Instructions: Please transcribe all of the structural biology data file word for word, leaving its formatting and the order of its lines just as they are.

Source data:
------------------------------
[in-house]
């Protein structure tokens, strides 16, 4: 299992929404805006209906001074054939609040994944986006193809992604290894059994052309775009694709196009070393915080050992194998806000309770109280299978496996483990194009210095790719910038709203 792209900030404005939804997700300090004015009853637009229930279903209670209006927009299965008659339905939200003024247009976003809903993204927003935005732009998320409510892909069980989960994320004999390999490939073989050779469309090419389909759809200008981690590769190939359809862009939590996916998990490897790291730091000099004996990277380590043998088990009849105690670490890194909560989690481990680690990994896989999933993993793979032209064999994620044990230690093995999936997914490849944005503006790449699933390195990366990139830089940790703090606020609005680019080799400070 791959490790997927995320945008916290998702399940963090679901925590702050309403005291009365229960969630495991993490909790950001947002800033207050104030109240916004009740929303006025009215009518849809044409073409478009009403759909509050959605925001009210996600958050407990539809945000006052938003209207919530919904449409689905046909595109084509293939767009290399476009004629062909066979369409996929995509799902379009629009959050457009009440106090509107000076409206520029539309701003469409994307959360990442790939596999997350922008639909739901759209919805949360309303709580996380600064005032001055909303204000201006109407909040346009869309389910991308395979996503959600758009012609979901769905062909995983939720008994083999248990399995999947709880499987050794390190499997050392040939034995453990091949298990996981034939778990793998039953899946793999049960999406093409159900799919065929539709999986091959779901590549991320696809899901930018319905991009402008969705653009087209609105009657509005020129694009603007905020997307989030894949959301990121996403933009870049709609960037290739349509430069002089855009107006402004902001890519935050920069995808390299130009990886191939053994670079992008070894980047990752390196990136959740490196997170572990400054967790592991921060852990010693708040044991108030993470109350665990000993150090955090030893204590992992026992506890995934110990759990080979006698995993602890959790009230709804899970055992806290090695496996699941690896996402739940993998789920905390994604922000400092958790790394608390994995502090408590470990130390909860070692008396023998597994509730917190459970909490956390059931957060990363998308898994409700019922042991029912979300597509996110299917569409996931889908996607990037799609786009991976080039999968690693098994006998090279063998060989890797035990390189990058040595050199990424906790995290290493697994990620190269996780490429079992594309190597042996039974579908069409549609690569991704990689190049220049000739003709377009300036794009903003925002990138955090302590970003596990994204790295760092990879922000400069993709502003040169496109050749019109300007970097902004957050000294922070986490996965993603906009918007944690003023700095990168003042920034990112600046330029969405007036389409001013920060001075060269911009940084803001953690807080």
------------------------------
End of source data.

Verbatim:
[in-house]
């Protein structure tokens, strides 16, 4: 299992929404805006209906001074054939609040994944986006193809992604290894059994052309775009694709196009070393915080050992194998806000309770109280299978496996483990194009210095790719910038709203 792209900030404005939804997700300090004015009853637009229930279903209670209006927009299965008659339905939200003024247009976003809903993204927003935005732009998320409510892909069980989960994320004999390999490939073989050779469309090419389909759809200008981690590769190939359809862009939590996916998990490897790291730091000099004996990277380590043998088990009849105690670490890194909560989690481990680690990994896989999933993993793979032209064999994620044990230690093995999936997914490849944005503006790449699933390195990366990139830089940790703090606020609005680019080799400070 791959490790997927995320945008916290998702399940963090679901925590702050309403005291009365229960969630495991993490909790950001947002800033207050104030109240916004009740929303006025009215009518849809044409073409478009009403759909509050959605925001009210996600958050407990539809945000006052938003209207919530919904449409689905046909595109084509293939767009290399476009004629062909066979369409996929995509799902379009629009959050457009009440106090509107000076409206520029539309701003469409994307959360990442790939596999997350922008639909739901759209919805949360309303709580996380600064005032001055909303204000201006109407909040346009869309389910991308395979996503959600758009012609979901769905062909995983939720008994083999248990399995999947709880499987050794390190499997050392040939034995453990091949298990996981034939778990793998039953899946793999049960999406093409159900799919065929539709999986091959779901590549991320696809899901930018319905991009402008969705653009087209609105009657509005020129694009603007905020997307989030894949959301990121996403933009870049709609960037290739349509430069002089855009107006402004902001890519935050920069995808390299130009990886191939053994670079992008070894980047990752390196990136959740490196997170572990400054967790592991921060852990010693708040044991108030993470109350665990000993150090955090030893204590992992026992506890995934110990759990080979006698995993602890959790009230709804899970055992806290090695496996699941690896996402739940993998789920905390994604922000400092958790790394608390994995502090408590470990130390909860070692008396023998597994509730917190459970909490956390059931957060990363998308898994409700019922042991029912979300597509996110299917569409996931889908996607990037799609786009991976080039999968690693098994006998090279063998060989890797035990390189990058040595050199990424906790995290290493697994990620190269996780490429079992594309190597042996039974579908069409549609690569991704990689190049220049000739003709377009300036794009903003925002990138955090302590970003596990994204790295760092990879922000400069993709502003040169496109050749019109300007970097902004957050000294922070986490996965993603906009918007944690003023700095990168003042920034990112600046330029969405007036389409001013920060001075060269911009940084803001953690807080």